While eating disorder recovery is more difficult under stress, I also find that my recovery has left me oddly prepared for the prolonged, relentless stress that COVID-19 has placed on the world. As the news keeps coming in, and precious little of it is good, I find myself surprisingly resilient. If I'm honest, part of me thought I'd break down, but I haven't. In fact, I'm staying strong.
When I finally made the decision a couple of years ago to heal from my lifelong battle with anorexia, one lesson eating disorder recovery taught me is that access to healthy food is a privilege. As I obsessed about the nutrition and ingredients of whatever I consumed—tabulating each item's sodium, carbohydrate, and refined sugar content—it dawned on me that not everyone can afford to be as selective or meticulous about the foods they eat.
There is a documented prevalence of eating disorders in biracial women--but why? In this video, HealthyPlace "Surviving ED" co-author Hollay Ghadery discusses how her experience as a half Iranian and half white woman plays into these findings.
In my experience, people in the early stages of eating disorder recovery often rush their progress. Unfortunately, this rush adds pressure to an already stressful situation, which can cause people to experience more setbacks than necessary.
I had no intention of being someone who unrolls a mat in a candlelit room and chants, "Namaste," with my palms entwined at heart's center, but this is me nonetheless—yoga is now part of my eating disorder recovery, and I am thankful for the conduit of healing it's become. I have a long, complicated—and, at times, unhealthy—relationship with exercise. I am also an intense, feisty, and energetic person by nature which means that my workouts often match this intensity, but one exercise that I never imagined I would feel such a profound, almost sacred connection to is yoga.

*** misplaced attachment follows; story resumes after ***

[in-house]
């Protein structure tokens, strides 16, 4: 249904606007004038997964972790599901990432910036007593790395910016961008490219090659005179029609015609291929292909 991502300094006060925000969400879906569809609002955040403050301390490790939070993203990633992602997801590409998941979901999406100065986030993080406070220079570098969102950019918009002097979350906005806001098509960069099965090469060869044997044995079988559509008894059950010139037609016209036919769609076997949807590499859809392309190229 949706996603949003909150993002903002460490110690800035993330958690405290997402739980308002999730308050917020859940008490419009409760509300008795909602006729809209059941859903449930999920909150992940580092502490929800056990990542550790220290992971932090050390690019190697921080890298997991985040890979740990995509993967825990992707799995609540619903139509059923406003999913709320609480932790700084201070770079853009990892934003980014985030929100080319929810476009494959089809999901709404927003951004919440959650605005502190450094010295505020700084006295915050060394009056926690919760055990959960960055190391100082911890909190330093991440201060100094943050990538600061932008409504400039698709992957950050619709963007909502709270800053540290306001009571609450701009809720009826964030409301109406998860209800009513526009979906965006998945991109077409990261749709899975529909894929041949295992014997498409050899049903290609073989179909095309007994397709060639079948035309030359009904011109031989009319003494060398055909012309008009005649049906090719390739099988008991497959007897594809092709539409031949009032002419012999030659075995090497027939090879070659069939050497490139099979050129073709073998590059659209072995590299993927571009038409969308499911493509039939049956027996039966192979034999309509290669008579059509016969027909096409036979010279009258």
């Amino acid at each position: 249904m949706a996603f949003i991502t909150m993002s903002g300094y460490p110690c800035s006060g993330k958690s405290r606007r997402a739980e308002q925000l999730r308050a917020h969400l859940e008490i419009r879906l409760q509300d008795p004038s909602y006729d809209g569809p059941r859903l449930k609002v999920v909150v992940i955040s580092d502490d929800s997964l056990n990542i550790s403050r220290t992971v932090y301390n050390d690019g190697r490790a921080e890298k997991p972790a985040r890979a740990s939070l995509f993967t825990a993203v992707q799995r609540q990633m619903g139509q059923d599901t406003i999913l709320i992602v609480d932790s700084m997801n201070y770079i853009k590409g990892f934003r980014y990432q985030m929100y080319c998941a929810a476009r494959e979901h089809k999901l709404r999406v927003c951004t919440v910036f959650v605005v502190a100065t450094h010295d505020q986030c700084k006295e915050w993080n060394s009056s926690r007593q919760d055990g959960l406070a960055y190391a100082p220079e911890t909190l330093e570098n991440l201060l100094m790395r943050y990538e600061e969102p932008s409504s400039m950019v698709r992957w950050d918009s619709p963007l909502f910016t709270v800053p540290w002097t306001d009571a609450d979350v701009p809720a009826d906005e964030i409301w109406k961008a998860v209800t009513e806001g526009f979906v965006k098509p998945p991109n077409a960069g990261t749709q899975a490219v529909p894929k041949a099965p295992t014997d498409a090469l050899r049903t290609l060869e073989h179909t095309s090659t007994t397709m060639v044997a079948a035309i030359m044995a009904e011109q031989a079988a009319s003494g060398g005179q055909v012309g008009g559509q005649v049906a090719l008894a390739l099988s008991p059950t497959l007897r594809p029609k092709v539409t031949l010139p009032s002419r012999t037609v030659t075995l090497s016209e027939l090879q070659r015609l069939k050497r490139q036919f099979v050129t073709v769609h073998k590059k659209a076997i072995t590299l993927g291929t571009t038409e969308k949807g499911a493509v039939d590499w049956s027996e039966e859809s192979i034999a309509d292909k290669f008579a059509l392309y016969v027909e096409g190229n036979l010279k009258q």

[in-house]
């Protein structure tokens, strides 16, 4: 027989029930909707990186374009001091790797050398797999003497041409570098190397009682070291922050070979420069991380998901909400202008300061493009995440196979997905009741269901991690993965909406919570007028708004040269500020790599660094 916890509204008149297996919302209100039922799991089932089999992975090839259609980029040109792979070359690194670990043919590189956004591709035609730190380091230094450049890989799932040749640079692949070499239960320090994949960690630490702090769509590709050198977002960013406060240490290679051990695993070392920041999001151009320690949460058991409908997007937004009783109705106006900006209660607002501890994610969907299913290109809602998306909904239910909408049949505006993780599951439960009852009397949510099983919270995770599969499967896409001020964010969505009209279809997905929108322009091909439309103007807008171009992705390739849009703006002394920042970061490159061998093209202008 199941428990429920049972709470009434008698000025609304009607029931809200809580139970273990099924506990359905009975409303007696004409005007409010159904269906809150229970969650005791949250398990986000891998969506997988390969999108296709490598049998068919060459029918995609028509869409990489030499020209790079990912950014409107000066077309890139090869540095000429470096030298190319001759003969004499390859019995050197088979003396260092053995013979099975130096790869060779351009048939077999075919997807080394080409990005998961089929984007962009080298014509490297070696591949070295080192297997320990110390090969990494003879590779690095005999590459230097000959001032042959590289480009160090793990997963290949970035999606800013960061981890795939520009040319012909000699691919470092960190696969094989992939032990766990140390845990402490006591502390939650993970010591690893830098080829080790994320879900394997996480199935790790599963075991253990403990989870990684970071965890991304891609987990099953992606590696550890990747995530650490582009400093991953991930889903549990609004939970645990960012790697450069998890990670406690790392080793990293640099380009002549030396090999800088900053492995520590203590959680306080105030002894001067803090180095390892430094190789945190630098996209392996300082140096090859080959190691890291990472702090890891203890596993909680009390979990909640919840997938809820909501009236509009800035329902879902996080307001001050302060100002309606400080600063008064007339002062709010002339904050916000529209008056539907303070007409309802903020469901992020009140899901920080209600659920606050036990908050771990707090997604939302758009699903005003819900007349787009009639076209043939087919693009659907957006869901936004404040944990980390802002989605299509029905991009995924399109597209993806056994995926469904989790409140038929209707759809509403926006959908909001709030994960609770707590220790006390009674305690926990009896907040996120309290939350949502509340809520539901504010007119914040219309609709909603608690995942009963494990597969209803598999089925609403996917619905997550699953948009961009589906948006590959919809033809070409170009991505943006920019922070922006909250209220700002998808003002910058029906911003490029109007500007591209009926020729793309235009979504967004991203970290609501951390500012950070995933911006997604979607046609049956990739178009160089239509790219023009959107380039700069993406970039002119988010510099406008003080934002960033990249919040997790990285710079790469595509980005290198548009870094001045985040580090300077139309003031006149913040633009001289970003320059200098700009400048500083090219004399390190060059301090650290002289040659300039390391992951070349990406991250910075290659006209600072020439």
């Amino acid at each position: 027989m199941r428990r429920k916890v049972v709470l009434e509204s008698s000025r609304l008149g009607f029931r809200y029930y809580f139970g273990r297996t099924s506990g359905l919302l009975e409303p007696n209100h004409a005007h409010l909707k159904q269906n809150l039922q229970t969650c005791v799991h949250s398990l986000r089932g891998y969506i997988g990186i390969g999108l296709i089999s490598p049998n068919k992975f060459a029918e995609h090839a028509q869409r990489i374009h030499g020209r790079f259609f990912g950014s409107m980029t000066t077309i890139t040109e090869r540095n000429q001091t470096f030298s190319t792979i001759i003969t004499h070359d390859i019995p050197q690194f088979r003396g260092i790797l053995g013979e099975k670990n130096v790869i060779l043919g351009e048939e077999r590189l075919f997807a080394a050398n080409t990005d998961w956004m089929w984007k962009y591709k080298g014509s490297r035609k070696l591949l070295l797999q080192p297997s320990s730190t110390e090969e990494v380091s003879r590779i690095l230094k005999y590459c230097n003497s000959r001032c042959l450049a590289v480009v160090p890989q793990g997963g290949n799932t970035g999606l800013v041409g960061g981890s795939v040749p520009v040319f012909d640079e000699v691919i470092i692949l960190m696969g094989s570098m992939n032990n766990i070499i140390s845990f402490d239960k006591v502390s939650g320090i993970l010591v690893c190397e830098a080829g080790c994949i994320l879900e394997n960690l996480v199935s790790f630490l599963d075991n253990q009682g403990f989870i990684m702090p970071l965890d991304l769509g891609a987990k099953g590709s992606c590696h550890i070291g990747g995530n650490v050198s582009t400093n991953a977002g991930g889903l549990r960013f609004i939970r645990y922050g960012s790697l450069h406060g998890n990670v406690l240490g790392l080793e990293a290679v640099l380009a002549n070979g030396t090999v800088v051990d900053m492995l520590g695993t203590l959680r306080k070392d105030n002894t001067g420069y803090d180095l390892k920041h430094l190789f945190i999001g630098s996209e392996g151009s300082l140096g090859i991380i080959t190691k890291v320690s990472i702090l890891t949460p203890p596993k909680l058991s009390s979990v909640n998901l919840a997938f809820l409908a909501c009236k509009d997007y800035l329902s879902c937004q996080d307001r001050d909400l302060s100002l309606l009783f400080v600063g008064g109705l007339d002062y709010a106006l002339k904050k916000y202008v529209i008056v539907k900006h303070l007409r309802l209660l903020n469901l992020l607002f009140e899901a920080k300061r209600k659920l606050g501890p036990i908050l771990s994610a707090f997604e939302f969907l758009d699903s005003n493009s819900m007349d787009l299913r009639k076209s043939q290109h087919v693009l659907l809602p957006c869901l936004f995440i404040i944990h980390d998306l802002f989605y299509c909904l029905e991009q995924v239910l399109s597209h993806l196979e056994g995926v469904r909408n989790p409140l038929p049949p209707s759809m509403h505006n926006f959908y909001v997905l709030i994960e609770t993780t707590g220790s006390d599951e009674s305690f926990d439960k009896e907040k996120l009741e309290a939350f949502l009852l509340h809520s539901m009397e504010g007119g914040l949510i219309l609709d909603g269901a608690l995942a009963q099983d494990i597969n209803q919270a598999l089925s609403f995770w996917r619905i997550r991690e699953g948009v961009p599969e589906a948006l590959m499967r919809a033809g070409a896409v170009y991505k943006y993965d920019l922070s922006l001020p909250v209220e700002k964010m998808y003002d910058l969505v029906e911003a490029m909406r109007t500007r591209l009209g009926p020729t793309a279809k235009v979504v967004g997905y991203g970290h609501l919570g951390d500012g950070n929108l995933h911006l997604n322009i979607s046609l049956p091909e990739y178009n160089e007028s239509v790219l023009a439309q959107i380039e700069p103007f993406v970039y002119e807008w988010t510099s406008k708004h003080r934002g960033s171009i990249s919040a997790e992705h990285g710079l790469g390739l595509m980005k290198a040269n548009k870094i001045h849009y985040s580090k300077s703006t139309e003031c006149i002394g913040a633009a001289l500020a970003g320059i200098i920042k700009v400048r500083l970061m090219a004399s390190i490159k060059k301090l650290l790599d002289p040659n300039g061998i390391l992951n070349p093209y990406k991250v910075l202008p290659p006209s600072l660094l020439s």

Traveling in recovery from an eating disorder poses some challenges. How big those challenges are will depend on where you are in your recovery. I've recently returned from a week-long vacation to Cuba with my family, and even a decade into recovery, I faced my fair share of hurdles.
I'm a huge supporter of ending the stigma surrounding all mental illnesses, which is why I support talking to your kids about eating disorder recovery. This said, as a mother of four children under nine years of age and someone who has been in recovery for a while now, there are two things I think everyone should consider before talking to their children.
There is a vicious, rampant correlation between eating disorders and bullying—the epidemic is real, and children of all ages can be vulnerable to the mental and physical ramifications. In the United States alone, 65 percent of those with eating disorders have reported that incidents of bullying caused their behaviors to manifest, and 40 percent of children or adolescents are mocked by their peers for weight-related issues.1 This data, compiled by the National Eating Disorders Association (NEDA), also notes that when bullying occurs, a victimized person will often experience bouts of insecurity, poor self-esteem, body image distortion, and an urge to numb the painful emotions. So in order to protect children from these adverse effects, it's crucial to understand the epidemic scale of eating disorders and bullying.
Mantras for eating disorder recovery work for me. For example, I don't meditate. I have trouble sitting still for more than a few seconds. Even when I do yoga, it's the sweat until you vomit sort, not the calm, restorative kind. All this is to say the idea of mantras do not come easily to me, but using mantras for eating disorder recovery has been a powerful and subtle tool that helps me overcome negative thinking.
This is a vulnerable admission for me to write, but my 15-year battle with an eating disorder has made an impact on my sexual desire. There—I confessed it openly. I pushed back against the shame, embarrassment, and insecurity that too often silences me on this particular issue.